Pacemaker Battery Replacement: Signs of Low Battery

Why You Get A Whole New Pacemaker When Your Battery Is Low

Pacemakers are battery-run devices. And like all batteries, those in pacemakers eventually wear out. When that happens, the whole pacemaker—and not just the battery—has to be replaced.

This article discusses what pacemakers do, why they are replaced instead of recharged, and signs that indicate a pacemaker battery is low.

Doctor holding a pacemaker
Peter Dazeley / The Image Bank / Getty Images

Function of Pacemakers

Typically, the purpose of a pacemaker is to correct slow heart or irregular rhythms. This prevents symptoms such as lightheadednesspalpitations, or syncope (fainting). Some conditions that can cause a slow heart rate include sick sinus syndrome or heart block.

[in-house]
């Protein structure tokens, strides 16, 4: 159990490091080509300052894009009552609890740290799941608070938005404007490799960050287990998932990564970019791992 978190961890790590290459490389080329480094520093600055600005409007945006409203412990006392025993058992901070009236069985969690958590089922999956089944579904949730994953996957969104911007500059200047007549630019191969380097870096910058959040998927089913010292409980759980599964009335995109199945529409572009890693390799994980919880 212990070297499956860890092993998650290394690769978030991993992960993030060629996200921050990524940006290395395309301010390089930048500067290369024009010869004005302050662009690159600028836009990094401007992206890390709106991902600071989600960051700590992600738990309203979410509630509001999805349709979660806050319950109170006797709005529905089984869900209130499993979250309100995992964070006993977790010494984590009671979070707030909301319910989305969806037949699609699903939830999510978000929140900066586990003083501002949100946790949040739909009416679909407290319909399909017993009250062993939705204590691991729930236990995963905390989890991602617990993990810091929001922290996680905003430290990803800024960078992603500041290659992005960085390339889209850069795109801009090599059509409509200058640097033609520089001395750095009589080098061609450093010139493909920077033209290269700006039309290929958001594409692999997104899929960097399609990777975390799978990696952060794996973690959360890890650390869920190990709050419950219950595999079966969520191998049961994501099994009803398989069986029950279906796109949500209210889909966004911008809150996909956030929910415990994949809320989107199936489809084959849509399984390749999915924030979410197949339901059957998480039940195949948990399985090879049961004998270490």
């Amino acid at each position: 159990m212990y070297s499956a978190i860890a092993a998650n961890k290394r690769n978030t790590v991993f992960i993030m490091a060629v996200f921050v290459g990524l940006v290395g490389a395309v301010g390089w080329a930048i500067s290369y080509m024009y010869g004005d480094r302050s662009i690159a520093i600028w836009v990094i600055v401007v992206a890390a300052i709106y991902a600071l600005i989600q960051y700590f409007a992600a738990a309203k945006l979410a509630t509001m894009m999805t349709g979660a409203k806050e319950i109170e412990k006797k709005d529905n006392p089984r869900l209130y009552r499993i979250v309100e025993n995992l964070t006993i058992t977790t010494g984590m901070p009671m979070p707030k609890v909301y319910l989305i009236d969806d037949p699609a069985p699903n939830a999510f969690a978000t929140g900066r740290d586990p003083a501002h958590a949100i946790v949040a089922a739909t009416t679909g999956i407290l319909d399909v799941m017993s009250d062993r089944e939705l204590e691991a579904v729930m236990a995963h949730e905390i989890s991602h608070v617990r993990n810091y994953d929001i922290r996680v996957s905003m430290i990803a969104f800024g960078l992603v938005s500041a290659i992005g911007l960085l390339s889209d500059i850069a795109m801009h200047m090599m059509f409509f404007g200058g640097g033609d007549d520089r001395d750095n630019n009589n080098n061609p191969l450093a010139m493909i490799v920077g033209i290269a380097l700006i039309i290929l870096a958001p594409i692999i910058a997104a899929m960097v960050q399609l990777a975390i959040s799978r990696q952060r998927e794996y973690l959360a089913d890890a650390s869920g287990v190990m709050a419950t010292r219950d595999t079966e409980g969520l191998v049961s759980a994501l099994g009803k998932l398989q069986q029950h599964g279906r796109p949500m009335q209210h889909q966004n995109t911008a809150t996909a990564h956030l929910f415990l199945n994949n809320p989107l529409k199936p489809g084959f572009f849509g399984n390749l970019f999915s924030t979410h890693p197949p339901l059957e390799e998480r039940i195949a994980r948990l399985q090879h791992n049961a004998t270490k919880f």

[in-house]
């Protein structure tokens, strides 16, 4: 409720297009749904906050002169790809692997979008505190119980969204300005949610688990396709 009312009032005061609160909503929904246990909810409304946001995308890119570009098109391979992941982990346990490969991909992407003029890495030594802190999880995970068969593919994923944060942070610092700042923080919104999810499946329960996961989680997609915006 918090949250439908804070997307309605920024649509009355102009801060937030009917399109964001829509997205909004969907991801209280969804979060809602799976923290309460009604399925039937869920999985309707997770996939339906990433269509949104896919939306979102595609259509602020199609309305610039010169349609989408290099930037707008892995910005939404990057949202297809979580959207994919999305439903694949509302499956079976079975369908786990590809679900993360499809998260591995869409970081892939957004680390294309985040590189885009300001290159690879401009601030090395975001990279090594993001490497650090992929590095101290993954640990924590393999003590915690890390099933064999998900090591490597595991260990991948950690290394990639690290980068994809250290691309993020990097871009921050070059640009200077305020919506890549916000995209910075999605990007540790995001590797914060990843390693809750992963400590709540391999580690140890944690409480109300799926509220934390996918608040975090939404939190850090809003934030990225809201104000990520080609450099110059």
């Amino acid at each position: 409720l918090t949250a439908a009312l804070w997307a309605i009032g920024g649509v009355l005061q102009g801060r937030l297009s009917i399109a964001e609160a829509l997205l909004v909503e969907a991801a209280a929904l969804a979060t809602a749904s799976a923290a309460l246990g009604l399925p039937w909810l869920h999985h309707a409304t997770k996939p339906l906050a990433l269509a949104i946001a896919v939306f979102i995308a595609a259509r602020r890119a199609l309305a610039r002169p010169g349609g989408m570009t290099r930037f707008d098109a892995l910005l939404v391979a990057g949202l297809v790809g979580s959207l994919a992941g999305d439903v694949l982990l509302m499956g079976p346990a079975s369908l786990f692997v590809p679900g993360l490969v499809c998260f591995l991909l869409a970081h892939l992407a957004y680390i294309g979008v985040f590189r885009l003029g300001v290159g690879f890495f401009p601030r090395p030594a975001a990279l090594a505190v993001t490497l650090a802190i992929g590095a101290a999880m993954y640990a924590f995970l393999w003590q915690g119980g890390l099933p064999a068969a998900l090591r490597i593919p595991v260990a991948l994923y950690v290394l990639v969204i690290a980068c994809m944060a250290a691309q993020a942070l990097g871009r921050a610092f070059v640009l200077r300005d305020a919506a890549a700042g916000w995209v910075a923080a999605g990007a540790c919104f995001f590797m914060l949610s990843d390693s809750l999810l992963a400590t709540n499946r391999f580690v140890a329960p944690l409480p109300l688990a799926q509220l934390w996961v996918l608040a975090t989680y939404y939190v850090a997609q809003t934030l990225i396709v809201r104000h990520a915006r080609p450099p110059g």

pacemaker consists of a tiny but sophisticated computer, software instructions for that computer, various delicate electronic components, and a battery. All these parts are enclosed within a small metal container. (A typical pacemaker today is about the size of a 50-cent piece, and about three times as thick.)

Pacemakers are usually implanted under the skin, just below the collarbone, and are connected by leads—or insulated wires—to your cardiac chambers.

The pacemaker monitors your heart rhythm, beat-by-beat, and makes moment-to-moment decisions about whether or not it should pace your heart. If your heart rate falls below a predetermined value, it "paces" by sending a tiny electrical impulse to your heart through the lead, thus stimulating your heart to beat.